The centennial of World War I began last year, and a broad international discussion of the Great War will continue and grow over the coming three years. As environmental historians, we want to bring the environmental dimension of the war’s legacies to people’s awareness – both academics and the broader public.
This year, we have panels at the ASEH conference in Washington D.C. on March 18-22. More events will be posted as they are finalized, so stay tuned.
Last year saw an excellent start to the discussion at several conferences. A summary list of panels and papers presented last year can be found here, and the events from last year are outlined below:
Last year, we had panels at the ASEH conference in San Francisco in March and the World Conference on Environmental History (WCEH) in Guimaraes, Portugal on July 7-14. See that website: <wceh2014.org>.
There was also a workshop on the war, under the aegis of the Rachel Carson Center, on August 4-5, in Washington D.C. Details can be found in the summary linked above.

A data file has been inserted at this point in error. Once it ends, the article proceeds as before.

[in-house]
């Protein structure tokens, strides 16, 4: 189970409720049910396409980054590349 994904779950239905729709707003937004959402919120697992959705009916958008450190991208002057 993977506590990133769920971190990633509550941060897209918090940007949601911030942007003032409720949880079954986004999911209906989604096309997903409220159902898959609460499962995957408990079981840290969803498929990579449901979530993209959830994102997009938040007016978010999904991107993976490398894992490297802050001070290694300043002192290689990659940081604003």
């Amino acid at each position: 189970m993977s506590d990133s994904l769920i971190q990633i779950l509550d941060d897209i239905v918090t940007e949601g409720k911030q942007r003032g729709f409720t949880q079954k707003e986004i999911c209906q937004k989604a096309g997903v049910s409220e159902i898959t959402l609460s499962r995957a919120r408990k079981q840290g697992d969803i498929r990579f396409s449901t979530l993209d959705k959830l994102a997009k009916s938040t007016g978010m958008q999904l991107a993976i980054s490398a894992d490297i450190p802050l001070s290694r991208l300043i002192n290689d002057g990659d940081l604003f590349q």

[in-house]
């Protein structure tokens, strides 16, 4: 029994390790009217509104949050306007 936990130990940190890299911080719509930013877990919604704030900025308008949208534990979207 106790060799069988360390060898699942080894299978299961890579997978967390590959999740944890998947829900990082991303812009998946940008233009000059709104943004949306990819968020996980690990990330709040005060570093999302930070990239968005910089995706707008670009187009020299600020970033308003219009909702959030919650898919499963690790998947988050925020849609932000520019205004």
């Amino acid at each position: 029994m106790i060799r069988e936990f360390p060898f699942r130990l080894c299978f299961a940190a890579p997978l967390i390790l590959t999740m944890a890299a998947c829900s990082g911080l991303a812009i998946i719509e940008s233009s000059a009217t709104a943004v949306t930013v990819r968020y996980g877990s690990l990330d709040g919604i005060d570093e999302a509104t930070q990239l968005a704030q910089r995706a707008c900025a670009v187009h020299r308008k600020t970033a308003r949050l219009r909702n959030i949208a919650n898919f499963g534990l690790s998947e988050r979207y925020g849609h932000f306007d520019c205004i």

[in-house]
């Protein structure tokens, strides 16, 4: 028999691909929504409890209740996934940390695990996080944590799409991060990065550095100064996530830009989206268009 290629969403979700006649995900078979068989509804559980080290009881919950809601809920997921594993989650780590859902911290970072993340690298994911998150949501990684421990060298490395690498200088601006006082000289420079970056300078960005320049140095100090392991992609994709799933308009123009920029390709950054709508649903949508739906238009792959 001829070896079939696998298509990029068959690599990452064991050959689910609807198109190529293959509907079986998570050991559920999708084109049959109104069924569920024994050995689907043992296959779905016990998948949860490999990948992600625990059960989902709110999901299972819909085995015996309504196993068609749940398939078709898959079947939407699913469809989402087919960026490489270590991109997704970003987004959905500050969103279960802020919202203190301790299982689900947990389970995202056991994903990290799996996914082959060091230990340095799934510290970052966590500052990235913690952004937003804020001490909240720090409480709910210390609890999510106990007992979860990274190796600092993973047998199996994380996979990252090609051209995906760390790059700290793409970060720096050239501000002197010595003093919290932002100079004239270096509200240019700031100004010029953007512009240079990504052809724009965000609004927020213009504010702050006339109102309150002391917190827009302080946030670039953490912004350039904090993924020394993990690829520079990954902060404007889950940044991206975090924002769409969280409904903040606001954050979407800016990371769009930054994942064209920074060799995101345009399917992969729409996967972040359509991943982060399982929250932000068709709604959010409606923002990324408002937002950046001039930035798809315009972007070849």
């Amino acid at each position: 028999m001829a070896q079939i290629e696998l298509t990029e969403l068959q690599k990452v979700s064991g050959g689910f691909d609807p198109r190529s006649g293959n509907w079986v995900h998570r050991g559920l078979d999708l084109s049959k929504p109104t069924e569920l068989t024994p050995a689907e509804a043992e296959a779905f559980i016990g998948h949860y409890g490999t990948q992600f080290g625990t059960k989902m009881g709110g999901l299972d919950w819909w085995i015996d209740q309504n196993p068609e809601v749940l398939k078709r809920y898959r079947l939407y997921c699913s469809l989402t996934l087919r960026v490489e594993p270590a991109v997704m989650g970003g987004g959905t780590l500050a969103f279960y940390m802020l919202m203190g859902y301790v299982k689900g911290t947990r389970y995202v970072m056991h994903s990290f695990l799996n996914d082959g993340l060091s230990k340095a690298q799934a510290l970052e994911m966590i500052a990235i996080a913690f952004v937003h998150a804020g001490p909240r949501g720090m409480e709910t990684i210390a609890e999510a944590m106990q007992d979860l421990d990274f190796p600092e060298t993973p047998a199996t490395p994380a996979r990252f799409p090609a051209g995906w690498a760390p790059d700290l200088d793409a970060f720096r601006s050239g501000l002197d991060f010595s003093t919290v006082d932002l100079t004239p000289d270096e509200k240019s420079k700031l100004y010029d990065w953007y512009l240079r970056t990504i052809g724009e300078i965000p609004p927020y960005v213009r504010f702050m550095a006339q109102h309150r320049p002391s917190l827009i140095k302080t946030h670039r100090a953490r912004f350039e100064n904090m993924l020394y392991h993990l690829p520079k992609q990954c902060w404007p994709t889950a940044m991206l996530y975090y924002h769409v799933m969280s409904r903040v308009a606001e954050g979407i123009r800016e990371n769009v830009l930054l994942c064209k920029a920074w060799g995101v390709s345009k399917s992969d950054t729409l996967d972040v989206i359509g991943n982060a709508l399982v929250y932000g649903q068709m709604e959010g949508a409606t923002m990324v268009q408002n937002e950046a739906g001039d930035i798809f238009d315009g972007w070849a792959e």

In addition, there were other venues for presenting our work last year, including the annual conference of the Society for Military History (SMH), which was in Kansas City on April 3-6 (<smh-hq.org>), hosted in part by the National World War I Museum there. We note also the World History Association (WHA) (<thewha.org>), which held its annual conference in San Jose, Costa Rica, on July 15-18, and the biennial SOLCHA conference on Latin American and Caribbean environmental history, which met on October 15-18 in Quilmes, Buenos Aires.
It is not too early to begin planning other conference sessions for 2016 and beyond, as well as possibilities for presentations to the wider public, such as museum exhibits.